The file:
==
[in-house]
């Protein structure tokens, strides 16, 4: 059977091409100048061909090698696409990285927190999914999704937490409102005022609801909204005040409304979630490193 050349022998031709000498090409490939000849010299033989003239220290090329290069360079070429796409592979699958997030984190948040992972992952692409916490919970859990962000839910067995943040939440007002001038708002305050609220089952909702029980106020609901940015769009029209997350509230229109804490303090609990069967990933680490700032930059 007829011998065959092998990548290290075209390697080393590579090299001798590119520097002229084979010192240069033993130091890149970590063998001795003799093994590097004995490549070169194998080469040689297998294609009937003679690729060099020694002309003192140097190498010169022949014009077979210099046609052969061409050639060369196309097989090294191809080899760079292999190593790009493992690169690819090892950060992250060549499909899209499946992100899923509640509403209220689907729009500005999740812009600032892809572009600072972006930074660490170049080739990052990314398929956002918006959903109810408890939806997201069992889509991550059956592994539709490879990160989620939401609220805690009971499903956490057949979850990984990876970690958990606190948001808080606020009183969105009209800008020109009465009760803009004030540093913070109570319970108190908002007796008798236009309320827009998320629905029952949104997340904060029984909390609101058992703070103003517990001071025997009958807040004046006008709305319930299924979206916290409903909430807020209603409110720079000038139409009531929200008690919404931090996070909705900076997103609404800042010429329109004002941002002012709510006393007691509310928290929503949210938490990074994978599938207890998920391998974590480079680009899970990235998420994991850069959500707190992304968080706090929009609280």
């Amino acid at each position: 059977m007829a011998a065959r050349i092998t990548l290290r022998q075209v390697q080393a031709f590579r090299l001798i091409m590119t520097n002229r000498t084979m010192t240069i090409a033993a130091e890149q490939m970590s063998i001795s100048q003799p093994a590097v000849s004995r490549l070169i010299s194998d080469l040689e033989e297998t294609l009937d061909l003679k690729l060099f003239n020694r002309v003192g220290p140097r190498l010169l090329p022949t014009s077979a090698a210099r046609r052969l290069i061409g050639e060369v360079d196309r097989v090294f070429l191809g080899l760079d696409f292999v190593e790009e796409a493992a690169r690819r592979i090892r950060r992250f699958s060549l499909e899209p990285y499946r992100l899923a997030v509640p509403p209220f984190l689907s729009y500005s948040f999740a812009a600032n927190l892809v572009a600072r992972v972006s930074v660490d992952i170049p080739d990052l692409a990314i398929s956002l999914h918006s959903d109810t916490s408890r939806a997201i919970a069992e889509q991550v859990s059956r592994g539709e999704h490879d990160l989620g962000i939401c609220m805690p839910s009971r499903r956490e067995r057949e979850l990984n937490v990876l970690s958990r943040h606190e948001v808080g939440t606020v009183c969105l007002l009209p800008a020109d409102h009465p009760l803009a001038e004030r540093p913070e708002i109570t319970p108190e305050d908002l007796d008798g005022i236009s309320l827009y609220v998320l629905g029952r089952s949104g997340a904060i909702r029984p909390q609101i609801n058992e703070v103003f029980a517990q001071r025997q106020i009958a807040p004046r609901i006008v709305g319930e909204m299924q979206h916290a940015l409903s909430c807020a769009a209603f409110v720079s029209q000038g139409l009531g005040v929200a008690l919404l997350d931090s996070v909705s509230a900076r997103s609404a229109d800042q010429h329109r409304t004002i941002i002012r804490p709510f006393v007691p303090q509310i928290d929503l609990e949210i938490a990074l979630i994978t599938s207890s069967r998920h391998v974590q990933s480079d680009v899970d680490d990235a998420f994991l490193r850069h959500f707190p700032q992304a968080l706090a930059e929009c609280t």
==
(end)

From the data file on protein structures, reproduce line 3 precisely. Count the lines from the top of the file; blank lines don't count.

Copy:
């Amino acid at each position: 059977m007829a011998a065959r050349i092998t990548l290290r022998q075209v390697q080393a031709f590579r090299l001798i091409m590119t520097n002229r000498t084979m010192t240069i090409a033993a130091e890149q490939m970590s063998i001795s100048q003799p093994a590097v000849s004995r490549l070169i010299s194998d080469l040689e033989e297998t294609l009937d061909l003679k690729l060099f003239n020694r002309v003192g220290p140097r190498l010169l090329p022949t014009s077979a090698a210099r046609r052969l290069i061409g050639e060369v360079d196309r097989v090294f070429l191809g080899l760079d696409f292999v190593e790009e796409a493992a690169r690819r592979i090892r950060r992250f699958s060549l499909e899209p990285y499946r992100l899923a997030v509640p509403p209220f984190l689907s729009y500005s948040f999740a812009a600032n927190l892809v572009a600072r992972v972006s930074v660490d992952i170049p080739d990052l692409a990314i398929s956002l999914h918006s959903d109810t916490s408890r939806a997201i919970a069992e889509q991550v859990s059956r592994g539709e999704h490879d990160l989620g962000i939401c609220m805690p839910s009971r499903r956490e067995r057949e979850l990984n937490v990876l970690s958990r943040h606190e948001v808080g939440t606020v009183c969105l007002l009209p800008a020109d409102h009465p009760l803009a001038e004030r540093p913070e708002i109570t319970p108190e305050d908002l007796d008798g005022i236009s309320l827009y609220v998320l629905g029952r089952s949104g997340a904060i909702r029984p909390q609101i609801n058992e703070v103003f029980a517990q001071r025997q106020i009958a807040p004046r609901i006008v709305g319930e909204m299924q979206h916290a940015l409903s909430c807020a769009a209603f409110v720079s029209q000038g139409l009531g005040v929200a008690l919404l997350d931090s996070v909705s509230a900076r997103s609404a229109d800042q010429h329109r409304t004002i941002i002012r804490p709510f006393v007691p303090q509310i928290d929503l609990e949210i938490a990074l979630i994978t599938s207890s069967r998920h391998v974590q990933s480079d680009v899970d680490d990235a998420f994991l490193r850069h959500f707190p700032q992304a968080l706090a930059e929009c609280t």